The interactive technology sector is experiencing an explosion in growth – an explosion powered by touchscreen technology.
There are many touch technologies available for interactive displays, including resistive, infrared, optical, surface acoustic wave (SAW) and surface capacitive. However, one technology stands above the rest in terms of functionality, durability, and maintenance requirements – projected capacitive touch technology or PCAP. Considered the best-in-class touch technology, PCAP is becoming more affordable and accessible too. It is also the most recognised and pervasive today as it powers the technology in our pockets – our smartphones.
However, even within PCAP, there are different varieties to consider. How can you choose which is best for your organisation? This article will guide you through the major considerations.
First, it is useful to understand the benefits of PCAP technology. PCAP allows simultaneous 10+ finger multi-touch, with fast, accurate, and extremely sensitive touch response, and optional treatments like anti-glare and anti-vandal glass. It does not register false touches with liquid and functions even with deep scratches.
Importantly, this technology allows for true-flat screen designs, where bezels have been needed for most other touchscreen technology, which makes for modern designs that are also easy to clean. It is capable of registering touch through additional cover glass 6 mm or more, with a trade-off in accuracy and number of touches, but still working beautifully for outdoor ticketing machines subject to vandalism, or as multiple touch monitors under a countertop made from a single piece of glass.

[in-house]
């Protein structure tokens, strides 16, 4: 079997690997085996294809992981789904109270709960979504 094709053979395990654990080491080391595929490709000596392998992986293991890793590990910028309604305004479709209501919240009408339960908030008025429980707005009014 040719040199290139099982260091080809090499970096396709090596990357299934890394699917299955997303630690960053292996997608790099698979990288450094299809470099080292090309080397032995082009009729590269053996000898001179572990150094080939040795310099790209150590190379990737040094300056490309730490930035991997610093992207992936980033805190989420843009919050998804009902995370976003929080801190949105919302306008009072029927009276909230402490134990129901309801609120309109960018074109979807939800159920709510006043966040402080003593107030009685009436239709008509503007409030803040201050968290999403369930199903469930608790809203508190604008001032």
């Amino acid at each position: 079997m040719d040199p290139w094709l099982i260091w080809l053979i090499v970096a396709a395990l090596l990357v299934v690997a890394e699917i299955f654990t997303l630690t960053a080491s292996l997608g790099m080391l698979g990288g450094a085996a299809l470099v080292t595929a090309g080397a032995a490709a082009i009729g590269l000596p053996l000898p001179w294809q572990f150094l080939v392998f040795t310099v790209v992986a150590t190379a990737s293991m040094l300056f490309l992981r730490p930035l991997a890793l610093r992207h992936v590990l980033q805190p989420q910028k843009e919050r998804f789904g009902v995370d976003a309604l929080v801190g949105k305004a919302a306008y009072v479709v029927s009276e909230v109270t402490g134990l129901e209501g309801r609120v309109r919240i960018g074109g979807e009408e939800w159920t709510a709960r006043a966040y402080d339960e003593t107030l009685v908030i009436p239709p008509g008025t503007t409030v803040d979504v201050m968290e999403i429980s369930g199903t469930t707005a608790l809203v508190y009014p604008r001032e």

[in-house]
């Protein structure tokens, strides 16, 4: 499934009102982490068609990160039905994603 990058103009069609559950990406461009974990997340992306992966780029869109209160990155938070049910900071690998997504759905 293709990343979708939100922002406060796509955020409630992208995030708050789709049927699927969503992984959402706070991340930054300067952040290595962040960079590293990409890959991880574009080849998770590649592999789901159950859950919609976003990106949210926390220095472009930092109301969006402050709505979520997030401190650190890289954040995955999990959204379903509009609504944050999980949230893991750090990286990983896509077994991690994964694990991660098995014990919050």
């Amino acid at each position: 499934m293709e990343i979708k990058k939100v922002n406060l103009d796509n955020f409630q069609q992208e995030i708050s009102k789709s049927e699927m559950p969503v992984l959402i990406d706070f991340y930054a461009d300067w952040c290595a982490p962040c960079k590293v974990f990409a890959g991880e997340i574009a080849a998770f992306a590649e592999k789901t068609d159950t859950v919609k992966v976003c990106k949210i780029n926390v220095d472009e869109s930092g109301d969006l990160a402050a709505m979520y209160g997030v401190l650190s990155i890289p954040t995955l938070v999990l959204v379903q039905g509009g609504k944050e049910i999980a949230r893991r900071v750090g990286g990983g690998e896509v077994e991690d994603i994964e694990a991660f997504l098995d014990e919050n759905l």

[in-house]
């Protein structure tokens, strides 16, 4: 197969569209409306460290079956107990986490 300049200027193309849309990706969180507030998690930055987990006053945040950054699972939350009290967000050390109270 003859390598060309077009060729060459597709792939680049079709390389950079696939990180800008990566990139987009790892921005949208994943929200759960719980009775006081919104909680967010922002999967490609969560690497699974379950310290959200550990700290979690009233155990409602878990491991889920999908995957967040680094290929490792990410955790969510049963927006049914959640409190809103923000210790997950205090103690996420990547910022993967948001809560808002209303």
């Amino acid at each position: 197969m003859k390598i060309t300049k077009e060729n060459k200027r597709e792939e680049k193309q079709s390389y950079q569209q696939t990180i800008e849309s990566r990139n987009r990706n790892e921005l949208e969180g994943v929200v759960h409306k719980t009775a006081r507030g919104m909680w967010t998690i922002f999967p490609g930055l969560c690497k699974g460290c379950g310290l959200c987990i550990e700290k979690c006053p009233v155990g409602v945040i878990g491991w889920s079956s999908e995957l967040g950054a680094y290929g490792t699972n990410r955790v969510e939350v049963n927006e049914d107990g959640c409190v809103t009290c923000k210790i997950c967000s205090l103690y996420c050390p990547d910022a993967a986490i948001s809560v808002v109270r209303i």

The different variations of PCAP incorporate different costs and product outcomes. To ensure the best performance and lowest maintenance and failure rates, you must match the PCAP type with the application you intend to use it for. All the variations incorporate two grids laminated in a sandwich with a glass cover layer. A high frequency electronic signal creates an electric field which projects through and above the glass.
- GF1: A passive cover glass is bonded to a one layer film sensor. Both the transmit and receive conductive traces are on the same side of the PET film (a type of plastic). This type of sensor is limited to applications with lower accuracy and smaller devices.
- GF2: A passive cover glass is bonded to a film sensor which has conductive patterns on both sides. It is lightweight, allows small border widths and single tail connection solutions. GF2 solutions are a good alternative to 2GS construction where the application is in controlled environments.
- GFF: The conductive grid is printed onto a thin PET material. The layers are stacked and laminated together with Optically Clear Adhesive (OCA). Silver nano-wires, silver metal mesh, embedded wires and ITO can all be used for the conductive substrate, and provide different levels of sensitivity. Mesh is typically used in large display sizes, 32 inch up to 70 inch or greater.